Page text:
Some 3,000 resident employees in the waste collection and materials recovery sub-sectors will receive better wages, skills and career progression following the implementation of a new Progressive Wage Model (PWM) in the waste management industry.
The Tripartite Cluster for Waste Management (TCWM) released its recommended PWM for the industry at a learning journey on 24 January 2022 at Paya Lebar Quarters (PLQ). The Government accepted the recommendations on the same day.
The waste management PWM will see the introduction of baseline wages for workers from 1 July 2023. The workers will also see wage increments between July 2023 to July 2028.
The PWM baseline wage of waste collection crew will increase by an average compounded annual growth rate (CAGR) of 8.1 per cent from 1 July 2023 to 30 June 2029 ($2,210 to $3,260).
Meanwhile, the baseline wage of a materials sorter will increase by an average CAGR of 8.4 per cent during the same period ($2,110 to $3,160).
The TCWM has also recommended for eligible waste management workers to be paid a mandatory PWM bonus annually starting from January 2024. This will help employers in the waste management industry better attract and retain workers.
The PWM bonus should be no less than a month of the worker’s prevailing monthly salary.
To safeguard the workers’ interests when it comes to overtime pay, the hourly rate of overtime pay will be stipulated in minimum hourly overtime rates.
For example, come 1 July 2023, the minimum hourly overtime rates will range from $16.60 for crew level, up to $21.71 for supervisors.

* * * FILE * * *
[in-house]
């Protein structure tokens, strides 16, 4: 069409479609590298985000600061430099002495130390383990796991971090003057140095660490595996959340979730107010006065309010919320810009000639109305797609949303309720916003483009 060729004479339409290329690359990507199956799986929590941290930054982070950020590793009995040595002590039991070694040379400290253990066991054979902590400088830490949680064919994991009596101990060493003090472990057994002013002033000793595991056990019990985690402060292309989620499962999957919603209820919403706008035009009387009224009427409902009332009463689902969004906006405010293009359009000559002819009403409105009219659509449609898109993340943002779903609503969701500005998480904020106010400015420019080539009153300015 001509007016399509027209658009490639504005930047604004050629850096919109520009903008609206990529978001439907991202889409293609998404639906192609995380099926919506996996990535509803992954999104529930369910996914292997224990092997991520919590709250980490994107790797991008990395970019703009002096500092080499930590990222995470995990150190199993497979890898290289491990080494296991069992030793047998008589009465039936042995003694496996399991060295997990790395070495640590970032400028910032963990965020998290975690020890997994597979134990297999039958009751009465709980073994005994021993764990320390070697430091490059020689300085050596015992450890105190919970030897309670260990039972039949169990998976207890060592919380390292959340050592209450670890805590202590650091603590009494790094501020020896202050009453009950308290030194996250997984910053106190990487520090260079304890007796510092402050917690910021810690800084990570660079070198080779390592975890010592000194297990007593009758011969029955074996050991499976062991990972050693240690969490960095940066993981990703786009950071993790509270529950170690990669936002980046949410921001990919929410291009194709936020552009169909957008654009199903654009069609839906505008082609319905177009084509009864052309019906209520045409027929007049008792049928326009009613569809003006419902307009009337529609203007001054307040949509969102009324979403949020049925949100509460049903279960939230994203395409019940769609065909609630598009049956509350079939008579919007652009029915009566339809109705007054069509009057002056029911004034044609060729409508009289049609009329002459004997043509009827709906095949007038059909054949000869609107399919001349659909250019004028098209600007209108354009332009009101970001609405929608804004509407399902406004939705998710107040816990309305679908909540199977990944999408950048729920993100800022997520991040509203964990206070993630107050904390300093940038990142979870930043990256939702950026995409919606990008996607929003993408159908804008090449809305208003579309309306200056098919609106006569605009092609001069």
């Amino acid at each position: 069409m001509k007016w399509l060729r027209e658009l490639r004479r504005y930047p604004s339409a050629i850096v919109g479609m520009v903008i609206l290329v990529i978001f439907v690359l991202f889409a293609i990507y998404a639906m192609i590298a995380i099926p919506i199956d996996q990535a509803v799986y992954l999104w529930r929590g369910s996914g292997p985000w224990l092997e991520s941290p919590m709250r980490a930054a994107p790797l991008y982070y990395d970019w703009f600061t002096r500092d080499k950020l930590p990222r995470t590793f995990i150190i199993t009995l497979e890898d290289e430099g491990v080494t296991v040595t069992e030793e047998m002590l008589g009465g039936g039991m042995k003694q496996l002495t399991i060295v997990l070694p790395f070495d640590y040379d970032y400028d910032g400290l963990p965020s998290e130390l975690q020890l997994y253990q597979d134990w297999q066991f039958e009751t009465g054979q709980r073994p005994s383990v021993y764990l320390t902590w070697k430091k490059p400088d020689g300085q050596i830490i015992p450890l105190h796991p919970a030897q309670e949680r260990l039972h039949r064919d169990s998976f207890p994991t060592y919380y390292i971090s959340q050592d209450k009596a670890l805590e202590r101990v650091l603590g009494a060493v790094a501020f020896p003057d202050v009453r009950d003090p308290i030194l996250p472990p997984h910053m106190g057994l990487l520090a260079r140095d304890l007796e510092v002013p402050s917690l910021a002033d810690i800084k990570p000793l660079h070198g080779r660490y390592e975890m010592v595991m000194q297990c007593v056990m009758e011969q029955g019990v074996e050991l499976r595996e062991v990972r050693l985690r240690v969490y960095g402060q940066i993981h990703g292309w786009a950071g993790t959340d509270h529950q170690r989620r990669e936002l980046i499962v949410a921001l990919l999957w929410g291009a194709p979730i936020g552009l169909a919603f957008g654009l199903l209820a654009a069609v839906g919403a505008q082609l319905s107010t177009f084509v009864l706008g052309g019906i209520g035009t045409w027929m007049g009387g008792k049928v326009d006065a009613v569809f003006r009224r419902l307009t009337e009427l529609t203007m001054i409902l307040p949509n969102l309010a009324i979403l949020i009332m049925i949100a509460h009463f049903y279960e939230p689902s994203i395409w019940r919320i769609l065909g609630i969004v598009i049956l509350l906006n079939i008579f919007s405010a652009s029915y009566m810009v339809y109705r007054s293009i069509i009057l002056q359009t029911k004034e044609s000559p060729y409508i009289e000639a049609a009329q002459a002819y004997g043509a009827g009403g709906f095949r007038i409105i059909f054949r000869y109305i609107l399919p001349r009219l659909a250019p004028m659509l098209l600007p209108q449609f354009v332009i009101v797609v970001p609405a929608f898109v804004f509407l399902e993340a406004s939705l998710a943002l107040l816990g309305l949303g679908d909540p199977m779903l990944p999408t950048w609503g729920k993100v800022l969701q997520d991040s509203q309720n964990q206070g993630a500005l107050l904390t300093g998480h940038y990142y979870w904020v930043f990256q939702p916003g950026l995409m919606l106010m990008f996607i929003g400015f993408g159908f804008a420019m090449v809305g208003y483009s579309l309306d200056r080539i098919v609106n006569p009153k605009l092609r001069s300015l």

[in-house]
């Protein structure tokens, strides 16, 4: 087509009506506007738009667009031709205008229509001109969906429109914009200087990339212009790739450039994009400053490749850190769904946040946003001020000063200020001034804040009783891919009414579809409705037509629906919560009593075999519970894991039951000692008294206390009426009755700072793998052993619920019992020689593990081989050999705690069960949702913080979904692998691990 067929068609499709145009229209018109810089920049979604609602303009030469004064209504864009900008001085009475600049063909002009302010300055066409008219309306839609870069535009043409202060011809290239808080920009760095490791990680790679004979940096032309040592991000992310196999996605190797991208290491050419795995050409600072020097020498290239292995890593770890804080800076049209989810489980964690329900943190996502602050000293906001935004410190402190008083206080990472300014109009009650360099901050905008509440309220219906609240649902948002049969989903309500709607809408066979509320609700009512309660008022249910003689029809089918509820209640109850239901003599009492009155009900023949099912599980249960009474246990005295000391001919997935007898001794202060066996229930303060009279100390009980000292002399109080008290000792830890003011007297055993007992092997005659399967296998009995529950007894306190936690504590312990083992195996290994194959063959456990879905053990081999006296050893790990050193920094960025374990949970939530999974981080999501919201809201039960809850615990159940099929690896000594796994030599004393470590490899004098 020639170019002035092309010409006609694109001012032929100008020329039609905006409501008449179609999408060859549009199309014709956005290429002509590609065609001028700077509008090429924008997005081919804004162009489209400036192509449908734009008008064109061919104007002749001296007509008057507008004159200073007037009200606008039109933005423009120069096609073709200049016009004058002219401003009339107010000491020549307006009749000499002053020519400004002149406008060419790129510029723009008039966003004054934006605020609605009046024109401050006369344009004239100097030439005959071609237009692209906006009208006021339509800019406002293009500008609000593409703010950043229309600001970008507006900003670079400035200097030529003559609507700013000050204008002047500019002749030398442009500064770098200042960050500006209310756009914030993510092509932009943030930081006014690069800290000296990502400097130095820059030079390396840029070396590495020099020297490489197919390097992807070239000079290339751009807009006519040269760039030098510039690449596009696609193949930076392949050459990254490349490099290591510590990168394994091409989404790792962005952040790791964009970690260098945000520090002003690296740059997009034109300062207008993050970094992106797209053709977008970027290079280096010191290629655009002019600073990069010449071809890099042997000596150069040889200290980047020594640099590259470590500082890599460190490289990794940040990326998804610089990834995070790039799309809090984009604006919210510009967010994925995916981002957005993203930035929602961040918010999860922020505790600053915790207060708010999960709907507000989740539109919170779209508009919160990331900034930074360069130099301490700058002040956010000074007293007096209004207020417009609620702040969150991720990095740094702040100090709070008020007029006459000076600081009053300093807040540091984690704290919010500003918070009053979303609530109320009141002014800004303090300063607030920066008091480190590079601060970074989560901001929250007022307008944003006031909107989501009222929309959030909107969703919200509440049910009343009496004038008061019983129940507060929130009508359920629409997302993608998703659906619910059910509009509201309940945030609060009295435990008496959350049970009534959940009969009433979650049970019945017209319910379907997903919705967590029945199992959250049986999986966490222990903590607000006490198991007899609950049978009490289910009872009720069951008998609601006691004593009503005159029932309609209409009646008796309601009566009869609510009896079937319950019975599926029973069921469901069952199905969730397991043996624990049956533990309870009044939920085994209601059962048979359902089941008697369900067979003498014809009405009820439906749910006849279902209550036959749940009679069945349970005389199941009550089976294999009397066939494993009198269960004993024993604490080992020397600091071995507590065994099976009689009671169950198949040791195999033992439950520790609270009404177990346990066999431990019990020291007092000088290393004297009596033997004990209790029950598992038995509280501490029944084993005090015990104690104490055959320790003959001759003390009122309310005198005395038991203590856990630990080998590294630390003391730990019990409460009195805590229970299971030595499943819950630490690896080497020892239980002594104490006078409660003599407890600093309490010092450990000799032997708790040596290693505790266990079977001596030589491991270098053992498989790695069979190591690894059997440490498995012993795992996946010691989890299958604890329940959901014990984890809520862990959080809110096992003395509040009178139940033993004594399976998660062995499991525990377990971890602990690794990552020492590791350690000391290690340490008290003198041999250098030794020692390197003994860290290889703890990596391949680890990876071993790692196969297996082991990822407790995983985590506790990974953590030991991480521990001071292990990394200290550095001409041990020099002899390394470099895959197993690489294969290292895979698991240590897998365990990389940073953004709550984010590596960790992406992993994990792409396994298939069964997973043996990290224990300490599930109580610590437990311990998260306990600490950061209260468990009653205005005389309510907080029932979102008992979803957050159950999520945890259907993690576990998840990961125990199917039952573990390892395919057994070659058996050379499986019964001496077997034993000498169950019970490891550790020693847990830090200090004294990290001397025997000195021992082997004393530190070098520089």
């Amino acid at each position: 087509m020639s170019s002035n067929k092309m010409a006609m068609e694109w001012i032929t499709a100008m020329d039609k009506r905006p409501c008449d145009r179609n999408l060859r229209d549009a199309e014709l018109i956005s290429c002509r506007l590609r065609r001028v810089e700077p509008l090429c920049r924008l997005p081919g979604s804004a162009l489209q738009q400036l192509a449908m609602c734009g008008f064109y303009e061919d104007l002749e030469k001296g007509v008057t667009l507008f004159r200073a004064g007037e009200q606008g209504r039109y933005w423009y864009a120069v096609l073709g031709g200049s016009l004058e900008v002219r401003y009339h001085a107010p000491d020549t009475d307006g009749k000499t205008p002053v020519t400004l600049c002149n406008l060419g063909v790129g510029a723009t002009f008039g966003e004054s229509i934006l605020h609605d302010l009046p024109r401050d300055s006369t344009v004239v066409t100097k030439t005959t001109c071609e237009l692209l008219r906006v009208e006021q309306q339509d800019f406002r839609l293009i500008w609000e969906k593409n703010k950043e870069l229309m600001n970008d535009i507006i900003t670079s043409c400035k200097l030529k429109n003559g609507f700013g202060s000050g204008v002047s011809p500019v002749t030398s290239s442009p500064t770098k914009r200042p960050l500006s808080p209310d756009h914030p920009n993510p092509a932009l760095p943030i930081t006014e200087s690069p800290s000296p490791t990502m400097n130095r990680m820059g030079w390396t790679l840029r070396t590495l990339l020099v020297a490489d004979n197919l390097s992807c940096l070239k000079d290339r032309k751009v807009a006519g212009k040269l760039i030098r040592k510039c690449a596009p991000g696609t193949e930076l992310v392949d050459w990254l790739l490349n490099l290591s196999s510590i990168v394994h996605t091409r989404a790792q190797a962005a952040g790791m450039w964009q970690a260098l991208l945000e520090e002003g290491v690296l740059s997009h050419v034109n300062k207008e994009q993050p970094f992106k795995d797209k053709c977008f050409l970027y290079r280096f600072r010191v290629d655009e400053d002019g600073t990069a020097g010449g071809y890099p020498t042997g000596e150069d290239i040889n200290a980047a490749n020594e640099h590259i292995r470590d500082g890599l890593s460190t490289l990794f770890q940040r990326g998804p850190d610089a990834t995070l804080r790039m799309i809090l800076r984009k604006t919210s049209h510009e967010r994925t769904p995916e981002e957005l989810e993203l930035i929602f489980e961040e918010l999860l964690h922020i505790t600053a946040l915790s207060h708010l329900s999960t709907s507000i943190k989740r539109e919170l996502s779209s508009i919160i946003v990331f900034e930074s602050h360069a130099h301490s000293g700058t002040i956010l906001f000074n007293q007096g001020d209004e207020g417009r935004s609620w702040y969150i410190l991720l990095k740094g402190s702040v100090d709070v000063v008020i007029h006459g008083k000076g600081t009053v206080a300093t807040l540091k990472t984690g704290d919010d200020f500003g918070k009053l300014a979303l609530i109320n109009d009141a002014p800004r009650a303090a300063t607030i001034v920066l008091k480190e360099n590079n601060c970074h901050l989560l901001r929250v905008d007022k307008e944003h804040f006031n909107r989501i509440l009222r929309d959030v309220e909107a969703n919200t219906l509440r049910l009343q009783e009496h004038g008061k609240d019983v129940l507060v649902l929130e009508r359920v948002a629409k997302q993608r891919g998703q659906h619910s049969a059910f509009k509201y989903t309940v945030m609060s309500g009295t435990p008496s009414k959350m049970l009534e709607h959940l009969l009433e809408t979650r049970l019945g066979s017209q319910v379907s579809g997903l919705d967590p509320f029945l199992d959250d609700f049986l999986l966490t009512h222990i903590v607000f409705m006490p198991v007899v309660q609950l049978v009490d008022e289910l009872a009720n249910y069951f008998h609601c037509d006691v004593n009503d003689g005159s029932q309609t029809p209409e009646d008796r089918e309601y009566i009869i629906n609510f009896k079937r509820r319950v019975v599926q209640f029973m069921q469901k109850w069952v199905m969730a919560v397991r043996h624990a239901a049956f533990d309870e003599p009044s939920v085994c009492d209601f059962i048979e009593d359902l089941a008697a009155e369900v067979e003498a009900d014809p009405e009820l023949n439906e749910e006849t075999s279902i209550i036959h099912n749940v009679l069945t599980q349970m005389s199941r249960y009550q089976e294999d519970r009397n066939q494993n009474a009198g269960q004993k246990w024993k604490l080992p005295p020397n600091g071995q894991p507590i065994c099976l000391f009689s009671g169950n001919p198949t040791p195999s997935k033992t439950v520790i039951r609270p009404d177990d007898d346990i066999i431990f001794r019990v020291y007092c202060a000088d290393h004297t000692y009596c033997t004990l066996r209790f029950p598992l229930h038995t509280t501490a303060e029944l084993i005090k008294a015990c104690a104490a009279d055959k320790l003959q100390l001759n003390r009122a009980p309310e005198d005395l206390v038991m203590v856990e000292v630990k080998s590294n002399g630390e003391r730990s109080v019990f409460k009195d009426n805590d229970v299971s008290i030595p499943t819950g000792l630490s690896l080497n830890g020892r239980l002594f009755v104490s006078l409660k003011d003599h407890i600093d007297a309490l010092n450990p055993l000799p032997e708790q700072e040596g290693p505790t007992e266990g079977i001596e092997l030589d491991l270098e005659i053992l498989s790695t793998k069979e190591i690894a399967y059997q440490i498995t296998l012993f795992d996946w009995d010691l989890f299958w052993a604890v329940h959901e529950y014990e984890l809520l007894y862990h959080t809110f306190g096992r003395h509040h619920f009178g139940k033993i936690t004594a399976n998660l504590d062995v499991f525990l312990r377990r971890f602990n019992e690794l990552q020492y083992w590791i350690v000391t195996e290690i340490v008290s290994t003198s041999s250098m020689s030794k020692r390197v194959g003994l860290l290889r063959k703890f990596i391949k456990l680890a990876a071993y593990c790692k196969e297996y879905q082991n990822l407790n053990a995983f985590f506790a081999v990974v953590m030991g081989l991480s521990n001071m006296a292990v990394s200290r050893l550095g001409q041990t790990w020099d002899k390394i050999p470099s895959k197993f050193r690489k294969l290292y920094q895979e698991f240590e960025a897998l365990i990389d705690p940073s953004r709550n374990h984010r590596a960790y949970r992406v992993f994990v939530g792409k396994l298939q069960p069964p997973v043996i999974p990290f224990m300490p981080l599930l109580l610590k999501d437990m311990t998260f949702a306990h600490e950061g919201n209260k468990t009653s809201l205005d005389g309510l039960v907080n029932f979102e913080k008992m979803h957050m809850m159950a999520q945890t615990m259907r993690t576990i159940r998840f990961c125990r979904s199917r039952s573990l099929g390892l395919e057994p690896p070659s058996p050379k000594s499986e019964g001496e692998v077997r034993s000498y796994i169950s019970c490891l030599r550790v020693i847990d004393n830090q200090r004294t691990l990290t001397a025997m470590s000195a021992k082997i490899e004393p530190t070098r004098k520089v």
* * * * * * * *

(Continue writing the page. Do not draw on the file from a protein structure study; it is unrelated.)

The PWM also outlines training requirements that the waste management workers need to attain to adequately perform their duties, as well as to prepare them for higher value work that is in line with industry transformation efforts.
The training modules include those that are Singapore Workforce Skills Qualifications (WSQ) certified. The modules will correspond with that of the workers’ job roles.
Workers in specific positions will also benefit from clearer career progression pathways laid out in the PWM.
For waste collection, workers will be able to work their way up the career pathway from crew to supervisor. For material sorters, workers will be able to work their way up from sorter to plant supervisor.
Manpower Senior Minister of State Zaqy Mohamad said that the Government is pleased to accept the recommendations of the TCWM. He also hopes that the recommendations will encourage more locals to join the sector.
“This [has been] a good outcome of the negotiations between the unions and the employers, and the Government supports this, seeing how this will benefit many low-income Singaporeans who are facing social inequality.
“But at the same time as well, what we really want to see is the sector transform in a meaningful and sustainable way,” he said.
TCWM Chairman Fahmi Aliman said the cluster has been working hard over the past year to better the wages and career progression of workers in this industry. Mr Fahmi added that the TCWM will press on its efforts to uplift the image of the industry beyond the PWM.
Singapore National Employers Federation (SNEF) Deputy Honorary Secretary Felix Loh, who co-chairs the TCWM, said the waste management industry is a key segment of the larger Environmental Services ecosystem, and that the PWM will bring about greater opportunities for the workforce in this sector.
Beyond the recommendations, the TCWM noted that a whole of society support is necessary to help uplift workers in the waste management industry.
It hoped that the Government will help provide employers with transitional wage support during the implementation of the PWM.
It also hoped that service providers will support workers’ upgrading and adoption of technology by forming Company Training Committees (CTCs) with NTUC to map out training plans for these workers.
The TCWM stated that workers must also embrace upskilling to improve their own productivity and employability.
The TCWM was formed on 26 January 2021, three months after the TWG-LWW was formed in October 2020.
Progressive wages will cover up to 94 per cent of all full-time lower-wage workers in Singapore by 2023, according to the Government.